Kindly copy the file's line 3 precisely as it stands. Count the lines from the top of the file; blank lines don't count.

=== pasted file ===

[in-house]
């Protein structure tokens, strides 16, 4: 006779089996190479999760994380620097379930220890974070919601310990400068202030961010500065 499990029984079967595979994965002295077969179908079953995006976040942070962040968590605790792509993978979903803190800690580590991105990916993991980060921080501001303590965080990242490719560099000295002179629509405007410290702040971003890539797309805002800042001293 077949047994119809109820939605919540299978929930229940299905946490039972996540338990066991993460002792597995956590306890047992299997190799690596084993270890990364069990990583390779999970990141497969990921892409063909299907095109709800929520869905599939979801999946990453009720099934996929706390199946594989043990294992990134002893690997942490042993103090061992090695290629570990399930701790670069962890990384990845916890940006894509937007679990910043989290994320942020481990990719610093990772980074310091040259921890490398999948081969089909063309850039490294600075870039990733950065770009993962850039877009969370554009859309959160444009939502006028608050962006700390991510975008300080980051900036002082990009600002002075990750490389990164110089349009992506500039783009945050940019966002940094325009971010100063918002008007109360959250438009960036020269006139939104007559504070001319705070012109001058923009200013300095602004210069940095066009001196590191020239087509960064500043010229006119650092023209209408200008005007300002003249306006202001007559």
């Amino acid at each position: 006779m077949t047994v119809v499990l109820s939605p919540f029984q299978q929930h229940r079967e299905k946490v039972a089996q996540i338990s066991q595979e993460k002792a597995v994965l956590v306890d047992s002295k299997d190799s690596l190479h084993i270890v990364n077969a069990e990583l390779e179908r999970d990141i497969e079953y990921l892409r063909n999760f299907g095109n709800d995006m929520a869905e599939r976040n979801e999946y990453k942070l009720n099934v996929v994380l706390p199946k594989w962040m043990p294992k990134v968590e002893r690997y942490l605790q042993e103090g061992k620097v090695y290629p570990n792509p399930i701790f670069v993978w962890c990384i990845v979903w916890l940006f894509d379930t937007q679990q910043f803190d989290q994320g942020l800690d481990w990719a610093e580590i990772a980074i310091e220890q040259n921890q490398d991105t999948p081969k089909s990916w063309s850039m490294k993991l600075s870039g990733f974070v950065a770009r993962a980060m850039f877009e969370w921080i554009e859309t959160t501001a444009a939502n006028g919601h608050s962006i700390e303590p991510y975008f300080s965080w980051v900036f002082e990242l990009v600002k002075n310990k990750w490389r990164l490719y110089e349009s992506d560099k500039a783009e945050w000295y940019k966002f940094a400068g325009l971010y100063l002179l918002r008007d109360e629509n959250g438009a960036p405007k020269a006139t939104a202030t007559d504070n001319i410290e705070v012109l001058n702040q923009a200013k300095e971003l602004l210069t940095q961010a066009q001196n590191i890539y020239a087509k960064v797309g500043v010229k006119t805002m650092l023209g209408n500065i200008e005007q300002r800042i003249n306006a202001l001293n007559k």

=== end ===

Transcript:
């Amino acid at each position: 006779m077949t047994v119809v499990l109820s939605p919540f029984q299978q929930h229940r079967e299905k946490v039972a089996q996540i338990s066991q595979e993460k002792a597995v994965l956590v306890d047992s002295k299997d190799s690596l190479h084993i270890v990364n077969a069990e990583l390779e179908r999970d990141i497969e079953y990921l892409r063909n999760f299907g095109n709800d995006m929520a869905e599939r976040n979801e999946y990453k942070l009720n099934v996929v994380l706390p199946k594989w962040m043990p294992k990134v968590e002893r690997y942490l605790q042993e103090g061992k620097v090695y290629p570990n792509p399930i701790f670069v993978w962890c990384i990845v979903w916890l940006f894509d379930t937007q679990q910043f803190d989290q994320g942020l800690d481990w990719a610093e580590i990772a980074i310091e220890q040259n921890q490398d991105t999948p081969k089909s990916w063309s850039m490294k993991l600075s870039g990733f974070v950065a770009r993962a980060m850039f877009e969370w921080i554009e859309t959160t501001a444009a939502n006028g919601h608050s962006i700390e303590p991510y975008f300080s965080w980051v900036f002082e990242l990009v600002k002075n310990k990750w490389r990164l490719y110089e349009s992506d560099k500039a783009e945050w000295y940019k966002f940094a400068g325009l971010y100063l002179l918002r008007d109360e629509n959250g438009a960036p405007k020269a006139t939104a202030t007559d504070n001319i410290e705070v012109l001058n702040q923009a200013k300095e971003l602004l210069t940095q961010a066009q001196n590191i890539y020239a087509k960064v797309g500043v010229k006119t805002m650092l023209g209408n500065i200008e005007q300002r800042i003249n306006a202001l001293n007559k």